I agree with the two above posters. In fact, I am going to get the suggested book and give it to my son's teacher. I don't think she is into positive reinforcement, just punishment. Even though she is fully aware of my son's situation.

I will add to always communicate with the parents, always.

Vanessa

 
Old 03-30-2004, 11:11 AM   #5
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Re: Teacher's aid wants your advice

Hi Vanessa,

Get 2 copies... Keep one for yourself! I wish SOSO bad I had this information when Jenny was younger.

Little did I realize that her swinging upside down for 30 minutes provided the stimuli her nerves system needed to be able to sit still long enough to read or color in the following hour...

Or the fact that she wouldn't leave her hair up in a pony tail wasn't because she wanted to be a tangle headed wild child, but the fact that when it was pulled up she felt as if all the hair on her head was standing on end and it drove her nuts!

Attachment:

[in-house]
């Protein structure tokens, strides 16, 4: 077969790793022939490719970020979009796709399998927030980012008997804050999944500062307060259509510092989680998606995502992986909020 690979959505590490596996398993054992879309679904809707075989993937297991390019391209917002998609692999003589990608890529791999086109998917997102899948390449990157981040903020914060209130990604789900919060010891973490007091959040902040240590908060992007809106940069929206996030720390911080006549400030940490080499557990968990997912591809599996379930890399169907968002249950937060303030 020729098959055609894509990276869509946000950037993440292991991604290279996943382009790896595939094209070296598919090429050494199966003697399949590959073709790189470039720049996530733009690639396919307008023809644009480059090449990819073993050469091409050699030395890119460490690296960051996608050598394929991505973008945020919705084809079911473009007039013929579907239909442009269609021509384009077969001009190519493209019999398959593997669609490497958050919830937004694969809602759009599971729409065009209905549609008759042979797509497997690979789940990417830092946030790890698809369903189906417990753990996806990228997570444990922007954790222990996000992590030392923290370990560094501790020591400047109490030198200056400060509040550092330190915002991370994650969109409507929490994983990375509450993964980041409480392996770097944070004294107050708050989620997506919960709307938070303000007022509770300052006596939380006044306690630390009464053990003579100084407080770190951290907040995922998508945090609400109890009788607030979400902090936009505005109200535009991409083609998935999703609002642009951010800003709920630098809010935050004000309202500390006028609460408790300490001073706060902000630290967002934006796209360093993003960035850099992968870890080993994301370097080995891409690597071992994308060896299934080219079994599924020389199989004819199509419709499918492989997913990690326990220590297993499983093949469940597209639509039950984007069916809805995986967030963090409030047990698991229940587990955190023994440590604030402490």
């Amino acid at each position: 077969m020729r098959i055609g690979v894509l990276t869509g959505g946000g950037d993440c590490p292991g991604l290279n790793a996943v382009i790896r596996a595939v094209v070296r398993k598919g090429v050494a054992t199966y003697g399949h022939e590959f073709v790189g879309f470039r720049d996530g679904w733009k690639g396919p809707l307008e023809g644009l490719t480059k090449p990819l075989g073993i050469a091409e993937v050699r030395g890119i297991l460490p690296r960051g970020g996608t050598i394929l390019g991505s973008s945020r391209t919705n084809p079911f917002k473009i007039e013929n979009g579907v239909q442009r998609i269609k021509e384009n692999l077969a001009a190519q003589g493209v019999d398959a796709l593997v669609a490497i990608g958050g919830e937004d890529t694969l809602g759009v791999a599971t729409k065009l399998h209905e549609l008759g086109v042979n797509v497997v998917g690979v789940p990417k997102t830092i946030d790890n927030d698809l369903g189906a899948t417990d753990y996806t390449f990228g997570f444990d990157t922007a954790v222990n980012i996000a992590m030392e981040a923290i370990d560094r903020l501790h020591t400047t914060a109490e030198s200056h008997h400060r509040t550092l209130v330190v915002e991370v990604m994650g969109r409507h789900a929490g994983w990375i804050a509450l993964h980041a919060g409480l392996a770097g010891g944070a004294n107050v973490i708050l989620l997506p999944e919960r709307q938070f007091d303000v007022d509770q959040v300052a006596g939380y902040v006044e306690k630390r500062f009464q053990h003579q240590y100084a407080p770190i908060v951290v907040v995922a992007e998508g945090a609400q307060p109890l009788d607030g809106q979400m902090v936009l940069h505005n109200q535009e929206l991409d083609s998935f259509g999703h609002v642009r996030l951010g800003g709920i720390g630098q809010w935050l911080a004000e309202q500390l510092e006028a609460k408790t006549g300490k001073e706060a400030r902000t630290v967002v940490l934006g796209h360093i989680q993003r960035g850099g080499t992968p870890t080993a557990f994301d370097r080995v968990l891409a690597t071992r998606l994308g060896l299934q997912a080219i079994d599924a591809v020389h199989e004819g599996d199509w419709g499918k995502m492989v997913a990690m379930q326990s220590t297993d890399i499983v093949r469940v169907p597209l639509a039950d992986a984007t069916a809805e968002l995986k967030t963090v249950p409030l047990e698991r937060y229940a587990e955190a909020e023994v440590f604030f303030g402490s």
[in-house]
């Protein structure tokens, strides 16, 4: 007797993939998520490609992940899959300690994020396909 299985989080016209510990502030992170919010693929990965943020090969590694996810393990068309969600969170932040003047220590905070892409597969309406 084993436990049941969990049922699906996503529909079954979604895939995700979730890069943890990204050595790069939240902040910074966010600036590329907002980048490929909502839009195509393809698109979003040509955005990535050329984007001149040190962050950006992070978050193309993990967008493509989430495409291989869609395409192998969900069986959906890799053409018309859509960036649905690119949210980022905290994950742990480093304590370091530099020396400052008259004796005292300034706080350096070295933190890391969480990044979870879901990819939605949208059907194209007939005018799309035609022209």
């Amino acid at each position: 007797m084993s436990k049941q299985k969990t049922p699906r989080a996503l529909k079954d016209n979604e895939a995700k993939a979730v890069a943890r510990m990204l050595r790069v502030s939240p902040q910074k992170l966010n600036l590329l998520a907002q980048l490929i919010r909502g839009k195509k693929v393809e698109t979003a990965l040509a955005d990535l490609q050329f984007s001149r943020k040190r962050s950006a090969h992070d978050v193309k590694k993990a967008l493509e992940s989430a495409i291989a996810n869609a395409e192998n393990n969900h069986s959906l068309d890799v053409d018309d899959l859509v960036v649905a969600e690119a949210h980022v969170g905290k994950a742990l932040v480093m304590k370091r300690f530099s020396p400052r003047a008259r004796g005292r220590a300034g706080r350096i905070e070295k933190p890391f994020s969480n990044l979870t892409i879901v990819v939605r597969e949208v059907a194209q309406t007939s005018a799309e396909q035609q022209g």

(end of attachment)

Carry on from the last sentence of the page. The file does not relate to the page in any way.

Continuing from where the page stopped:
Life would have been so much better for both of us if I had had this information 14 - 15 years ago!

Lucky for Jake, I've read the book! I have also passed it around to several parents who's children are being treated for ADD/HD!

Good luck to you and Cooper!

Love and light

Lisa and kids

 
Old 03-30-2004, 02:11 PM   #6
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Smile Re: Teacher's aid wants your advice

Lisa, when I looked on Amazon, it looks like the book is all about kids with SIDs. Would the book include information on dealing with ADHD because that is definitely what Cooper has? He takes Strattera and Adderall RX to manage his symptoms.